Eateries: Liljeholmen caters for international taste-buds with lesser-known Thai, Asian and Indian outlets alongside popular restaurant chains Zócalo and Forno Romano.
Weekdays 10:00 – 20:00, Weekend 10:00 – 18:00, Food 08:00 – 22:00
Two hours free parking every weekend (when shopping in Willes and Kvantum with a minimum spend of 100 kr) and 900 secured parking places. During the week: 10 kr per hour.
Accessible by tram, bus and tunnelbana. Check: www.sl.se for more travel information from where you live right to the front door of the shops.
A little further afield is this relative oldie (but still a goodie) shopping galleria. This year, Skärholmen or SKHLM celebrated its 45th anniversary and with ample parking and all the obligatory brands in one accessible shopping hub – ICA, Coop, System Bolaget, H&M and Ahlens are all here – there’s plenty more reasons to celebrate.
Eurekakids (www.eurekakids.se ) is a Spanish toy brand that offers play and learning: a carefully selected range of fun, good, secure and stimulating products for young ‘uns.
A big plus for bargain hunters is the Myrona just outside of the main mall. This popular charity store sits on two floors and has a large furniture section for the discerning bargain hunters and collectors.
Check out two-floors of bookworm heaven at En Anna Bokhandel and Skärholmen library (The library has about 60,000 books and other media for children, youth and adults.)
Eateries: Jensen’s Bøfhus, Forno Romano, and Asian Pong as well as cafes, ice-cream and juice bars sit together in one central food court, so there’ll be no arguments as to who wants what; perfect for keeping the whole family happy.
Weekdays 10:00 – 20:00, Saturday 10:00 – 18:00, Sunday 11:00 – 18:00
By car it takes about 20 minutes from downtown Stockholm or Södertälje to reach SKHLM. There are 3,000 parking spaces, and here you can park for free for five hours . Take the T-Bana red line towards Norsborg or if you’re travelling by bus, several bus lines stop right outside SKHLM. Check www.sl.se for customised route planning.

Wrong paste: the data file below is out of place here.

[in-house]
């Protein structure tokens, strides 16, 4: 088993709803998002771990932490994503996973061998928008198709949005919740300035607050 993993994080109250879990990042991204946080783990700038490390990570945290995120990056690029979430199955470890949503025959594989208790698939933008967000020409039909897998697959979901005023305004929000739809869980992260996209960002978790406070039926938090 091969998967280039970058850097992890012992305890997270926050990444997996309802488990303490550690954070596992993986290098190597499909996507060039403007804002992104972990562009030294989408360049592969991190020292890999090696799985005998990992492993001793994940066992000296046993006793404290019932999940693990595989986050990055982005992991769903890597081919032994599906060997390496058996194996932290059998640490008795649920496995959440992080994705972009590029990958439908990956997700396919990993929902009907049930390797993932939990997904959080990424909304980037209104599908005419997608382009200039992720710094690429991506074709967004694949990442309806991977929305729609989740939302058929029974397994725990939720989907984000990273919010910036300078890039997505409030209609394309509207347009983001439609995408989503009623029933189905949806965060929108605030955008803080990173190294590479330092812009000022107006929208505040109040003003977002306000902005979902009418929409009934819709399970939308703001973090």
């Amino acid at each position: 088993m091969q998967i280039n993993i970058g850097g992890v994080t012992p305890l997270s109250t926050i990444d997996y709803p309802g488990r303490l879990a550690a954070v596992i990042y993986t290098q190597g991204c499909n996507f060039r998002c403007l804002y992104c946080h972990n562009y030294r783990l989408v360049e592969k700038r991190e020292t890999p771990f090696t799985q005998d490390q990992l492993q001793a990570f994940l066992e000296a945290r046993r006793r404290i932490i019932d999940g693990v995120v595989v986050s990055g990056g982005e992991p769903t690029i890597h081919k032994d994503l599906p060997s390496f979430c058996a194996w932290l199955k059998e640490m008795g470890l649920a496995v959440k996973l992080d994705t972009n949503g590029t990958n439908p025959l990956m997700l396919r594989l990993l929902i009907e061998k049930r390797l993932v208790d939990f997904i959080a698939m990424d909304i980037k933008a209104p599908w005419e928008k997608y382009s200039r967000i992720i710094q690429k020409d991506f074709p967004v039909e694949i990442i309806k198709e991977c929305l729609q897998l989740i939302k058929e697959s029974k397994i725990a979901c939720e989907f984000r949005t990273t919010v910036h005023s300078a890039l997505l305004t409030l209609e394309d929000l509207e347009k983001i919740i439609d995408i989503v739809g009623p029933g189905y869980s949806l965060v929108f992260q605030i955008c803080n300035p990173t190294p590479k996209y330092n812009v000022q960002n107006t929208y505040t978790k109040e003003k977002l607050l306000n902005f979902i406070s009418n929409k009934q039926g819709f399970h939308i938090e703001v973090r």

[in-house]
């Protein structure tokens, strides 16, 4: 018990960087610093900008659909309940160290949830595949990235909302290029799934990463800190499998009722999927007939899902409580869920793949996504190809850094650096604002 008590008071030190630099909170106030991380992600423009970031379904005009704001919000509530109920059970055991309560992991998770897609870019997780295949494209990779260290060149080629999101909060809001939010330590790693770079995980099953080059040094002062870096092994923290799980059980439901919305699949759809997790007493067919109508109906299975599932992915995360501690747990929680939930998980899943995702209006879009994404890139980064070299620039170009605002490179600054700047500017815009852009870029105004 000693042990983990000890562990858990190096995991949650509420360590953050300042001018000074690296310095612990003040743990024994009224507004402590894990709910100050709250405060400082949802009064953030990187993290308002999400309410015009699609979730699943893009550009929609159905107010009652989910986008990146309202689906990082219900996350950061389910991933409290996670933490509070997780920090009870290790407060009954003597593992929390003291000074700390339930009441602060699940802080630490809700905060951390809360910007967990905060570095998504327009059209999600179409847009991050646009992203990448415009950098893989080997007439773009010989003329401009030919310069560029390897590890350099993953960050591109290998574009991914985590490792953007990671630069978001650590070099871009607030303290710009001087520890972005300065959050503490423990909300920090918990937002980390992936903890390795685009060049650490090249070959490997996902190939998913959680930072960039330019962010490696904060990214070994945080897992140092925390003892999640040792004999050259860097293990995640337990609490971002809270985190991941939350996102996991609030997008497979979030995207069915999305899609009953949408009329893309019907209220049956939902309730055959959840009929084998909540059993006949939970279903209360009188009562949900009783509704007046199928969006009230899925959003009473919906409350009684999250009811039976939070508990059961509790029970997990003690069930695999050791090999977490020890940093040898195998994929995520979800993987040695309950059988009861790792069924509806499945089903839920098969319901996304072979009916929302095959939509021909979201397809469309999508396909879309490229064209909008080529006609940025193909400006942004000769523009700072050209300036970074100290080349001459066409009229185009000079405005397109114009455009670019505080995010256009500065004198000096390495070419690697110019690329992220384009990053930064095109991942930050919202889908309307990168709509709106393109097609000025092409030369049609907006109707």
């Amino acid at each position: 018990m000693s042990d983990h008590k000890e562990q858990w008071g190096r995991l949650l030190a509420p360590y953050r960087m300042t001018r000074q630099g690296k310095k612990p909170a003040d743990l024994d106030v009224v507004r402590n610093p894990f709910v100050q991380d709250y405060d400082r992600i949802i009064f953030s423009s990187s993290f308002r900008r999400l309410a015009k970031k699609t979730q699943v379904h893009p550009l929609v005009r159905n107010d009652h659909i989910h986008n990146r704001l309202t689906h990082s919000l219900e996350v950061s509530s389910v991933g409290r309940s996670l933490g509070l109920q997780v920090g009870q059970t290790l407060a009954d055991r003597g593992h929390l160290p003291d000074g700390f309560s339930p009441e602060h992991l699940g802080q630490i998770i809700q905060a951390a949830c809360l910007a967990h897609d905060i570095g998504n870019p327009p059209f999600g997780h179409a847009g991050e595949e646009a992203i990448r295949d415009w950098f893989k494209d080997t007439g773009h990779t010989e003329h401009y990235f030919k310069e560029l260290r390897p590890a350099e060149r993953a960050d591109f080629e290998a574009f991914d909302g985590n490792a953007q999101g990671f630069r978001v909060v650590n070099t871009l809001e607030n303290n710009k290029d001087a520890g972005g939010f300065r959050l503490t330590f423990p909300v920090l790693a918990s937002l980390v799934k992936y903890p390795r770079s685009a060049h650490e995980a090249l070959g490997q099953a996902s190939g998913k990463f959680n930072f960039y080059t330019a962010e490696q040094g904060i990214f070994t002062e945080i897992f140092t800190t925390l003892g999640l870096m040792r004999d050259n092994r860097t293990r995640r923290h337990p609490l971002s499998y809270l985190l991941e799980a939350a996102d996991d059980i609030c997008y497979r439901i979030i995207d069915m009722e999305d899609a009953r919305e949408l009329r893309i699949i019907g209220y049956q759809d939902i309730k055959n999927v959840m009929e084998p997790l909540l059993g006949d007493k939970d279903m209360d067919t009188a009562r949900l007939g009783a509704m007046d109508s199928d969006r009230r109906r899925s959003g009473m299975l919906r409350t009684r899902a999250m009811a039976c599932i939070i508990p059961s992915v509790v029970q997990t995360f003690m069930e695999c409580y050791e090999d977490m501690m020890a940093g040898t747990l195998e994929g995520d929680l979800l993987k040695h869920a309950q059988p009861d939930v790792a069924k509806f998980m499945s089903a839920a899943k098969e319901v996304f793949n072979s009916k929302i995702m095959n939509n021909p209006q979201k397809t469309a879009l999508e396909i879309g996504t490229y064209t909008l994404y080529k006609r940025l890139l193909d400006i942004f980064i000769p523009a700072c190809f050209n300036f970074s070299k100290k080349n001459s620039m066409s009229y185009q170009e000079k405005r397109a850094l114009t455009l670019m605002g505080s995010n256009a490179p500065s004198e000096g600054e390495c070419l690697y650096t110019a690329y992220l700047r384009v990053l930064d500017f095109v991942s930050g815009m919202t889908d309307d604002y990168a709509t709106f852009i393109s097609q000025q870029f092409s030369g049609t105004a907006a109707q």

Kungens kurva has everything with a capital E: in fact, there are 400 companies in the area including 150 shops, as well as countless restaurants, cafes, hotels and a cinema. Toys ‘R’ Us, Media Markt, Elgiganten and XXL all have stores here.
With many of Kungen’s biggest stores outside, it might be worth a sharp blast of wintery winds from car to store, especially when considering the bargains to be had. If you don’t fancy braving the weather, head to Heron City for indoor shopping.
Top highlights: The MQ Outlet store is definitely worth a visit when considering clothing and accessories here are priced at a budget-saving 30 – 70% discount.
Arken Zoo at Kungens kurva has for hire a dog bath equipped with an ergonomic shower, professional blow dryer and trim tables, where you bathe and blow-dry your dog in peace and quiet.
Eateries: Find chargrilled delights at Greek Kolgrill in Heron City, or watch your lunch being freshly prepared by Thai chefs at Bamboo South.
Fancy making a day of it? Heron City even has a bowling alley, children’s playground and 5D cinema.
The need to know details:
Heron City opening times:
Monday – Thursday 06:30- 00:00, Friday 06:30 – 01:00, Saturday 07:30 – 01:00, Sunday: 07:30 – 00:00